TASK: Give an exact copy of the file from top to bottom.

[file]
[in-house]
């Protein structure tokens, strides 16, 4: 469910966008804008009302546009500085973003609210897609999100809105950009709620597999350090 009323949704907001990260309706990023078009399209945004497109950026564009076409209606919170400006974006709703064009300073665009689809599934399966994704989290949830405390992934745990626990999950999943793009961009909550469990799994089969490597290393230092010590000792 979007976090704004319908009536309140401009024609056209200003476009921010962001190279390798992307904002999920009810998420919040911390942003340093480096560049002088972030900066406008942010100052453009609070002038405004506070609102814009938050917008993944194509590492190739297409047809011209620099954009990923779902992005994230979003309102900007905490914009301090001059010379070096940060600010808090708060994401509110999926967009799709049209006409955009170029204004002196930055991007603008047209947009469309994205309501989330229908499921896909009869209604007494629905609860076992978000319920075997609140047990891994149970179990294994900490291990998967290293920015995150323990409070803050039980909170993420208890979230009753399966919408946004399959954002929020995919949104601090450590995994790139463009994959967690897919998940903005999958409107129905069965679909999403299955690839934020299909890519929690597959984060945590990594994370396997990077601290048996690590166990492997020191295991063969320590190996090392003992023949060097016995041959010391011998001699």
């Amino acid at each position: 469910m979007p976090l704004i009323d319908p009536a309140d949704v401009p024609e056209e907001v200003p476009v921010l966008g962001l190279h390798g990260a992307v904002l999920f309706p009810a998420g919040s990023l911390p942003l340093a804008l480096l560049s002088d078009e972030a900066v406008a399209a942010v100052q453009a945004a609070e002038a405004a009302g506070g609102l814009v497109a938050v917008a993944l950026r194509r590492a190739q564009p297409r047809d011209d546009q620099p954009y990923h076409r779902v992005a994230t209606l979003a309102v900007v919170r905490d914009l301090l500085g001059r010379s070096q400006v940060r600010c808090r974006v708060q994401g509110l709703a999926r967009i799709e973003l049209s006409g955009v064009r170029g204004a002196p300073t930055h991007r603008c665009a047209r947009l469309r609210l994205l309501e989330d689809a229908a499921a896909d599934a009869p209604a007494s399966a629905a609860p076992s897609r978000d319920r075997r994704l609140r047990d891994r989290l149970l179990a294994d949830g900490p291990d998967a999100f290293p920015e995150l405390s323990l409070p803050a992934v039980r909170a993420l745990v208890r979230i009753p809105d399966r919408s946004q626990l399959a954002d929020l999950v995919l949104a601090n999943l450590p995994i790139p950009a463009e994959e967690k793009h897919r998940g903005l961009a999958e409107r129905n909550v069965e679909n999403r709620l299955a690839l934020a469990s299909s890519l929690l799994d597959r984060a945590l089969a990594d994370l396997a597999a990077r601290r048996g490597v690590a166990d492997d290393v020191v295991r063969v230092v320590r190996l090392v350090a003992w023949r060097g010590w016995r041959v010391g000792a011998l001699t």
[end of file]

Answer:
[in-house]
């Protein structure tokens, strides 16, 4: 469910966008804008009302546009500085973003609210897609999100809105950009709620597999350090 009323949704907001990260309706990023078009399209945004497109950026564009076409209606919170400006974006709703064009300073665009689809599934399966994704989290949830405390992934745990626990999950999943793009961009909550469990799994089969490597290393230092010590000792 979007976090704004319908009536309140401009024609056209200003476009921010962001190279390798992307904002999920009810998420919040911390942003340093480096560049002088972030900066406008942010100052453009609070002038405004506070609102814009938050917008993944194509590492190739297409047809011209620099954009990923779902992005994230979003309102900007905490914009301090001059010379070096940060600010808090708060994401509110999926967009799709049209006409955009170029204004002196930055991007603008047209947009469309994205309501989330229908499921896909009869209604007494629905609860076992978000319920075997609140047990891994149970179990294994900490291990998967290293920015995150323990409070803050039980909170993420208890979230009753399966919408946004399959954002929020995919949104601090450590995994790139463009994959967690897919998940903005999958409107129905069965679909999403299955690839934020299909890519929690597959984060945590990594994370396997990077601290048996690590166990492997020191295991063969320590190996090392003992023949060097016995041959010391011998001699």
């Amino acid at each position: 469910m979007p976090l704004i009323d319908p009536a309140d949704v401009p024609e056209e907001v200003p476009v921010l966008g962001l190279h390798g990260a992307v904002l999920f309706p009810a998420g919040s990023l911390p942003l340093a804008l480096l560049s002088d078009e972030a900066v406008a399209a942010v100052q453009a945004a609070e002038a405004a009302g506070g609102l814009v497109a938050v917008a993944l950026r194509r590492a190739q564009p297409r047809d011209d546009q620099p954009y990923h076409r779902v992005a994230t209606l979003a309102v900007v919170r905490d914009l301090l500085g001059r010379s070096q400006v940060r600010c808090r974006v708060q994401g509110l709703a999926r967009i799709e973003l049209s006409g955009v064009r170029g204004a002196p300073t930055h991007r603008c665009a047209r947009l469309r609210l994205l309501e989330d689809a229908a499921a896909d599934a009869p209604a007494s399966a629905a609860p076992s897609r978000d319920r075997r994704l609140r047990d891994r989290l149970l179990a294994d949830g900490p291990d998967a999100f290293p920015e995150l405390s323990l409070p803050a992934v039980r909170a993420l745990v208890r979230i009753p809105d399966r919408s946004q626990l399959a954002d929020l999950v995919l949104a601090n999943l450590p995994i790139p950009a463009e994959e967690k793009h897919r998940g903005l961009a999958e409107r129905n909550v069965e679909n999403r709620l299955a690839l934020a469990s299909s890519l929690l799994d597959r984060a945590l089969a990594d994370l396997a597999a990077r601290r048996g490597v690590a166990d492997d290393v020191v295991r063969v230092v320590r190996l090392v350090a003992w023949r060097g010590w016995r041959v010391g000792a011998l001699t």